|Wednesday, February 10, 1999||
Volume 64, Issue 90
Genetic discrimiation: a present danger?
|Israeli judge discusses
Palestinian human rights
By Icess Fernandez
Although they live in a democracy, the human rights of West Bank and Gaza residents are limited, an Israeli judge said Tuesday.
Amnon Straschnov, the judge who presided over the trial of former Israeli Prime Minister Yitzhak Rabin's assassin, discussed human rights in these areas at the UH Law Center.
Israeli Judge Amnon Straschnov spoke on human rights in the West Bank and Gaza on Tuesday at the UH Law Center.
He explained that West Bank and Gaza are occupied by Israel but populated by Palestinians. Although Israel will remain responsible for governing West Bank and Gaza until the territory becomes a sovereign Palestinian state, some self-governing powers were given to the Palestinians under an agreement with Israel.
Among those powers transferred was the authority to elect a Palestinian Legislative Council. Israel remains responsible for internal and external security of the area, however, and military law is used both for order and protection.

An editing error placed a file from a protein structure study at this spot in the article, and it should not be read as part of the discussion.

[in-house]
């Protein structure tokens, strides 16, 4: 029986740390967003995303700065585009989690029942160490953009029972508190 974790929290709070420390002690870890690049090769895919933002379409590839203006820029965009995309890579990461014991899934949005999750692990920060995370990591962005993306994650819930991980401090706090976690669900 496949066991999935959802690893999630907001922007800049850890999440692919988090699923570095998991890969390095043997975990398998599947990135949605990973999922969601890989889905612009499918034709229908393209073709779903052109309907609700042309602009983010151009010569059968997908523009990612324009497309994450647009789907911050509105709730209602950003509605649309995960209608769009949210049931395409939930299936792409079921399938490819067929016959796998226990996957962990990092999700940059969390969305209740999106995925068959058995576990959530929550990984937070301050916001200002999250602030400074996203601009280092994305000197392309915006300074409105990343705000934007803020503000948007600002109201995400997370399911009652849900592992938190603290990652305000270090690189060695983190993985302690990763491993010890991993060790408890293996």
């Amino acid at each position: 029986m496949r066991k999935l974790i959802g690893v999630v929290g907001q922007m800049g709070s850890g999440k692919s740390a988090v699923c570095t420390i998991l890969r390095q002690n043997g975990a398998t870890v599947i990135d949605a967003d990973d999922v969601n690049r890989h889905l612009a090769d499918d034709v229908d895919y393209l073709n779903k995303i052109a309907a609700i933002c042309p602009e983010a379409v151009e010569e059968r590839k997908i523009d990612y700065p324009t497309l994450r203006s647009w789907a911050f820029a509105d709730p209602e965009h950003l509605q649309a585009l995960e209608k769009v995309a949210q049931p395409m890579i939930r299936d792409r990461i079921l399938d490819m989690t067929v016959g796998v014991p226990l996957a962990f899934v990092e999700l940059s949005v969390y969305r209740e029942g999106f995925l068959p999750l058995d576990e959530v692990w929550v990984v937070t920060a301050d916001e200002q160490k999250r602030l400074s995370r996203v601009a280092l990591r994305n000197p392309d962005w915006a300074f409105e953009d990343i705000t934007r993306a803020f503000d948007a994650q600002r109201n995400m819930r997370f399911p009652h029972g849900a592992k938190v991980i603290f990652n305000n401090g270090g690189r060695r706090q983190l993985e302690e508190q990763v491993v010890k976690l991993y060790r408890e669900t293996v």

"When we speak about human rights, we are not speaking about the same rights," Straschnov said, explaining that human rights "are not handled by civilians."
Since Israel is responsible for maintaining order in West Bank and Gaza, but Israel does not have a written constitution, the law comes directly from international documents and agreements.
Straschnov explained that the area has "less and (more) limited rights than sovereign states because it's a different organization."
Among the differences in rights cited in Straschnov's discussion was the fact that torture of witnesses for confessions is still used in the region.
Straschnov said torture is not used except under certain circumstances,
but agreed, "It's a problem for a country in democracy."
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